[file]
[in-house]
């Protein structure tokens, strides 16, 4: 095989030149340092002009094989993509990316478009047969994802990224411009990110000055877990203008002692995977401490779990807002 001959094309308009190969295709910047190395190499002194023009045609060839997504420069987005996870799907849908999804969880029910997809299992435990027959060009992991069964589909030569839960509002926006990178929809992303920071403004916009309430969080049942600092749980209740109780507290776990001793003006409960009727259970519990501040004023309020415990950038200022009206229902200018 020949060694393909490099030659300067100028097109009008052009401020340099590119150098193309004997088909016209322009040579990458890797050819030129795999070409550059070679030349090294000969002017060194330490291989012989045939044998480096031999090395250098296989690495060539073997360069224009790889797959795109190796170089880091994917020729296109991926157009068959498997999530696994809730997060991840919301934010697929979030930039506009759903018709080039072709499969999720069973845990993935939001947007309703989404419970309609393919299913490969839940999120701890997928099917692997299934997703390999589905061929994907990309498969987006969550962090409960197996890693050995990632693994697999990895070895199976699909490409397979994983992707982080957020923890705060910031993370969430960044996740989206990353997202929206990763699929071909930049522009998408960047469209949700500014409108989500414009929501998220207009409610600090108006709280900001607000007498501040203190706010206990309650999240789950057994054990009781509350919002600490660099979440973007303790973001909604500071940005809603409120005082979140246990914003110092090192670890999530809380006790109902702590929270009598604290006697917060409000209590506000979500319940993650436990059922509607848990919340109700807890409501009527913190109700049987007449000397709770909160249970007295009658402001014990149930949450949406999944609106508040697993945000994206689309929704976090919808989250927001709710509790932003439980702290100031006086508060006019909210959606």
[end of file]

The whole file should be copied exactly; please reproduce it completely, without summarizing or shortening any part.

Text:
[in-house]
């Protein structure tokens, strides 16, 4: 095989030149340092002009094989993509990316478009047969994802990224411009990110000055877990203008002692995977401490779990807002 001959094309308009190969295709910047190395190499002194023009045609060839997504420069987005996870799907849908999804969880029910997809299992435990027959060009992991069964589909030569839960509002926006990178929809992303920071403004916009309430969080049942600092749980209740109780507290776990001793003006409960009727259970519990501040004023309020415990950038200022009206229902200018 020949060694393909490099030659300067100028097109009008052009401020340099590119150098193309004997088909016209322009040579990458890797050819030129795999070409550059070679030349090294000969002017060194330490291989012989045939044998480096031999090395250098296989690495060539073997360069224009790889797959795109190796170089880091994917020729296109991926157009068959498997999530696994809730997060991840919301934010697929979030930039506009759903018709080039072709499969999720069973845990993935939001947007309703989404419970309609393919299913490969839940999120701890997928099917692997299934997703390999589905061929994907990309498969987006969550962090409960197996890693050995990632693994697999990895070895199976699909490409397979994983992707982080957020923890705060910031993370969430960044996740989206990353997202929206990763699929071909930049522009998408960047469209949700500014409108989500414009929501998220207009409610600090108006709280900001607000007498501040203190706010206990309650999240789950057994054990009781509350919002600490660099979440973007303790973001909604500071940005809603409120005082979140246990914003110092090192670890999530809380006790109902702590929270009598604290006697917060409000209590506000979500319940993650436990059922509607848990919340109700807890409501009527913190109700049987007449000397709770909160249970007295009658402001014990149930949450949406999944609106508040697993945000994206689309929704976090919808989250927001709710509790932003439980702290100031006086508060006019909210959606």